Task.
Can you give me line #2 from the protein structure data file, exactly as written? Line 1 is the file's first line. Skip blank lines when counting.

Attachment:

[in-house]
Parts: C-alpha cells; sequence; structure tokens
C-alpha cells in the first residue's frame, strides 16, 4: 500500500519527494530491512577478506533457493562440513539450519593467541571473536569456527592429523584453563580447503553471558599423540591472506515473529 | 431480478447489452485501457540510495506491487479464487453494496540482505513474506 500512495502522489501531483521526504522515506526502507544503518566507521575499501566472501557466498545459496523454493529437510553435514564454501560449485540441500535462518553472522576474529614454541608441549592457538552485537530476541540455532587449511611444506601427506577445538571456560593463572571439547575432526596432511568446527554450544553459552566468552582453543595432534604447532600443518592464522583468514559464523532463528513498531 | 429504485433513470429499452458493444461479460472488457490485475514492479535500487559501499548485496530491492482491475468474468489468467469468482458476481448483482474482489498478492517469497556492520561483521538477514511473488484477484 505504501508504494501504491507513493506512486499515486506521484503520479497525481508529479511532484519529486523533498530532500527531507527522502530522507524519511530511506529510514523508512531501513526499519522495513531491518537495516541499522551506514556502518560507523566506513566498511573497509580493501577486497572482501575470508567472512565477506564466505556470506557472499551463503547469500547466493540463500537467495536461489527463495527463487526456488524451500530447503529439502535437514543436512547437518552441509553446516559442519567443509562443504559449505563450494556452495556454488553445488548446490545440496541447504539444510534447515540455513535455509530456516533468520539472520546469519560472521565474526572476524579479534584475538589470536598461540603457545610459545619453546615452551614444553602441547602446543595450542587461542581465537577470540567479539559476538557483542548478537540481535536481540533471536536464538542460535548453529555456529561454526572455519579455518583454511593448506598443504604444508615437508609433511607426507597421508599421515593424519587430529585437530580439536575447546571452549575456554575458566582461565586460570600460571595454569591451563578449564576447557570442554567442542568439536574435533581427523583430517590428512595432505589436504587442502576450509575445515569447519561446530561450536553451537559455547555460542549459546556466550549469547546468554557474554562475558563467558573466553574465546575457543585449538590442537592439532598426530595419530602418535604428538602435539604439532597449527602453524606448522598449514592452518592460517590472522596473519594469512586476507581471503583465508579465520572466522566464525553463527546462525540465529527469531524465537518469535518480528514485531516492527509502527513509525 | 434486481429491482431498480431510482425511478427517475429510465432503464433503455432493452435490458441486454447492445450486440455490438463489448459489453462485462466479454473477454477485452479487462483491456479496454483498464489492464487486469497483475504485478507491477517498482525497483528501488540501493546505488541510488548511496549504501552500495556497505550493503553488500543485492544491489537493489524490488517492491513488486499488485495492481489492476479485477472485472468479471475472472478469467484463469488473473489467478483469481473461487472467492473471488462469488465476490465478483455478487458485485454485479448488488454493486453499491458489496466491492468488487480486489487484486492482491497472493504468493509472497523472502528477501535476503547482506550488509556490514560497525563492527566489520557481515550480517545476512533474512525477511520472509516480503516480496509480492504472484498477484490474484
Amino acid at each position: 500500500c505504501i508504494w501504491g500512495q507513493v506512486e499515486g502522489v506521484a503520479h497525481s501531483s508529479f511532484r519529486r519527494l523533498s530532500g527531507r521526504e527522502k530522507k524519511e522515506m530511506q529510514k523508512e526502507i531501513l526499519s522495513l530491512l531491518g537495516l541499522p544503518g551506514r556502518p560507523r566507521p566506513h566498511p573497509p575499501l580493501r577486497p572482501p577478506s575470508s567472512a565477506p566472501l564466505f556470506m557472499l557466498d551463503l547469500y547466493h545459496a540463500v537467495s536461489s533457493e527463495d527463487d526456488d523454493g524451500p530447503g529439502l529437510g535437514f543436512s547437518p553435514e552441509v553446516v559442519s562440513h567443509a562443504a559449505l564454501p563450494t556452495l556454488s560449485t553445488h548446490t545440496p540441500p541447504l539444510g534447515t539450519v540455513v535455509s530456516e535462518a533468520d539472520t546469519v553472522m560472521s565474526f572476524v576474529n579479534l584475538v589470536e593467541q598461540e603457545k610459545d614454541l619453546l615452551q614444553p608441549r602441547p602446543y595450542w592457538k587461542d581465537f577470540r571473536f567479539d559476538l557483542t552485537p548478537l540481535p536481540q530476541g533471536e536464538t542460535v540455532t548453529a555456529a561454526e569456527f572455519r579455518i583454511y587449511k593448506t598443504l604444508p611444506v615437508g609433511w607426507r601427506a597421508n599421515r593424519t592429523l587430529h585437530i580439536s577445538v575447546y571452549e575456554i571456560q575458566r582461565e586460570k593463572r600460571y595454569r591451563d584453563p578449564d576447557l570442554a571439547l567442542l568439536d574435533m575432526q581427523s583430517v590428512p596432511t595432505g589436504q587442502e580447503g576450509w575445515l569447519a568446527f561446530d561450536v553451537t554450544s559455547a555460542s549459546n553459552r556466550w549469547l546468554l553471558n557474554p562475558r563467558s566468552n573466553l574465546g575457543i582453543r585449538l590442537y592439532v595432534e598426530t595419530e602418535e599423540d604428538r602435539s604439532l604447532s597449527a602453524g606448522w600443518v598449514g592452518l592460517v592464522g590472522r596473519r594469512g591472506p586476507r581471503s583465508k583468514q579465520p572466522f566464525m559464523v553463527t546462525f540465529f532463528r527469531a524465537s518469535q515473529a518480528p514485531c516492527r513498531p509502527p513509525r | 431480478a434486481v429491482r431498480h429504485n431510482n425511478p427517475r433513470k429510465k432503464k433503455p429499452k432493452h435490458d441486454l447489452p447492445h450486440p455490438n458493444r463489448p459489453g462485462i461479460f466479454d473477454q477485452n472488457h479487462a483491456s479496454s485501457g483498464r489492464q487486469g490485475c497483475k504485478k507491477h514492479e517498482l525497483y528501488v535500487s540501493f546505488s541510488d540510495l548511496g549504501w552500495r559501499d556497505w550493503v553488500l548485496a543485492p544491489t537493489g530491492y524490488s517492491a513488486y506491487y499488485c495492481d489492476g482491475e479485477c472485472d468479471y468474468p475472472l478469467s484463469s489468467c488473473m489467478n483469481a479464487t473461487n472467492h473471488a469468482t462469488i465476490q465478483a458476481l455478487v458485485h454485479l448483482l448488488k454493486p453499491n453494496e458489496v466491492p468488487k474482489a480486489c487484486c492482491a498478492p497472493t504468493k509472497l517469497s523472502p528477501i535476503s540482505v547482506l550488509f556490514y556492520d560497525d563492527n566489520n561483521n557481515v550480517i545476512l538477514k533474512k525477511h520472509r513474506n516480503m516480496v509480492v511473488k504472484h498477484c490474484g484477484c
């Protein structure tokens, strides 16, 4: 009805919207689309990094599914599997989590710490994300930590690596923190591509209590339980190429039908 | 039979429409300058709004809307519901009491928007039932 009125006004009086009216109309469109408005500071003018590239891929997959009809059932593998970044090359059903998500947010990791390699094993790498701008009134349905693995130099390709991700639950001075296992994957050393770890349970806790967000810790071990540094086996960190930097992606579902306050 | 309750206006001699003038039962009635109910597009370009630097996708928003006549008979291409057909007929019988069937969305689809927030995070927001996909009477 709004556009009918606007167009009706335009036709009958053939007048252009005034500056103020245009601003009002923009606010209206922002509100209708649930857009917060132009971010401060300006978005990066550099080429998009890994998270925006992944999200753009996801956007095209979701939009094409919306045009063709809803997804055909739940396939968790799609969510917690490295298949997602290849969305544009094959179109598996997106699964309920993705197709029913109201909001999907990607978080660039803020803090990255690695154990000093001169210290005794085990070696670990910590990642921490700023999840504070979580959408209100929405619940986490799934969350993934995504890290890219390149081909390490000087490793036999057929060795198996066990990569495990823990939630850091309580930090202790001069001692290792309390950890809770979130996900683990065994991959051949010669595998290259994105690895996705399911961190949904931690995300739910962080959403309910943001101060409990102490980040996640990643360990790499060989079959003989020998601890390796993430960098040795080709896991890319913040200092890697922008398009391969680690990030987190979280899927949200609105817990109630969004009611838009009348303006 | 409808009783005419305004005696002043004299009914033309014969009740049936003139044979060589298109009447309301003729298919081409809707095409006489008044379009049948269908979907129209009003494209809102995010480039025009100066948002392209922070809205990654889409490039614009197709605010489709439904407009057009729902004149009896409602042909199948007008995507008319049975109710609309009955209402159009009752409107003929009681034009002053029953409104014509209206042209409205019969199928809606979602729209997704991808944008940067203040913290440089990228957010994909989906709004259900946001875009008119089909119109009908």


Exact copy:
Parts: C-alpha cells; sequence; structure tokens